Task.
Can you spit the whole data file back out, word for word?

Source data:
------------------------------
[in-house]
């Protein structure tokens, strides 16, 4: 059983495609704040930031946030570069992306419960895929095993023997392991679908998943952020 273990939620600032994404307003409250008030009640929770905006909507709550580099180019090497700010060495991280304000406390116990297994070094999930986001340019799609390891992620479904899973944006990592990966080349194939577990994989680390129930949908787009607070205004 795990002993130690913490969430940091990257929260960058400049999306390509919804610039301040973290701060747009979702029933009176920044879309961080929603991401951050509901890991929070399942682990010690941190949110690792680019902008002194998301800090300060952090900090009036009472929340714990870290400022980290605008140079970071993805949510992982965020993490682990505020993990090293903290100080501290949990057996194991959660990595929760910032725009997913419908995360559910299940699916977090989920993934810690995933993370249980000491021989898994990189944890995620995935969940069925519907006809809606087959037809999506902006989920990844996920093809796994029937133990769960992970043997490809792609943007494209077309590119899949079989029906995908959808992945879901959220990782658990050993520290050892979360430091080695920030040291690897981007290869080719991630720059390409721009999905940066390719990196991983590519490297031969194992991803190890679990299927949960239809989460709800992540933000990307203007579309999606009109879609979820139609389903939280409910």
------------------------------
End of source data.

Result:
[in-house]
């Protein structure tokens, strides 16, 4: 059983495609704040930031946030570069992306419960895929095993023997392991679908998943952020 273990939620600032994404307003409250008030009640929770905006909507709550580099180019090497700010060495991280304000406390116990297994070094999930986001340019799609390891992620479904899973944006990592990966080349194939577990994989680390129930949908787009607070205004 795990002993130690913490969430940091990257929260960058400049999306390509919804610039301040973290701060747009979702029933009176920044879309961080929603991401951050509901890991929070399942682990010690941190949110690792680019902008002194998301800090300060952090900090009036009472929340714990870290400022980290605008140079970071993805949510992982965020993490682990505020993990090293903290100080501290949990057996194991959660990595929760910032725009997913419908995360559910299940699916977090989920993934810690995933993370249980000491021989898994990189944890995620995935969940069925519907006809809606087959037809999506902006989920990844996920093809796994029937133990769960992970043997490809792609943007494209077309590119899949079989029906995908959808992945879901959220990782658990050993520290050892979360430091080695920030040291690897981007290869080719991630720059390409721009999905940066390719990196991983590519490297031969194992991803190890679990299927949960239809989460709800992540933000990307203007579309999606009109879609979820139609389903939280409910």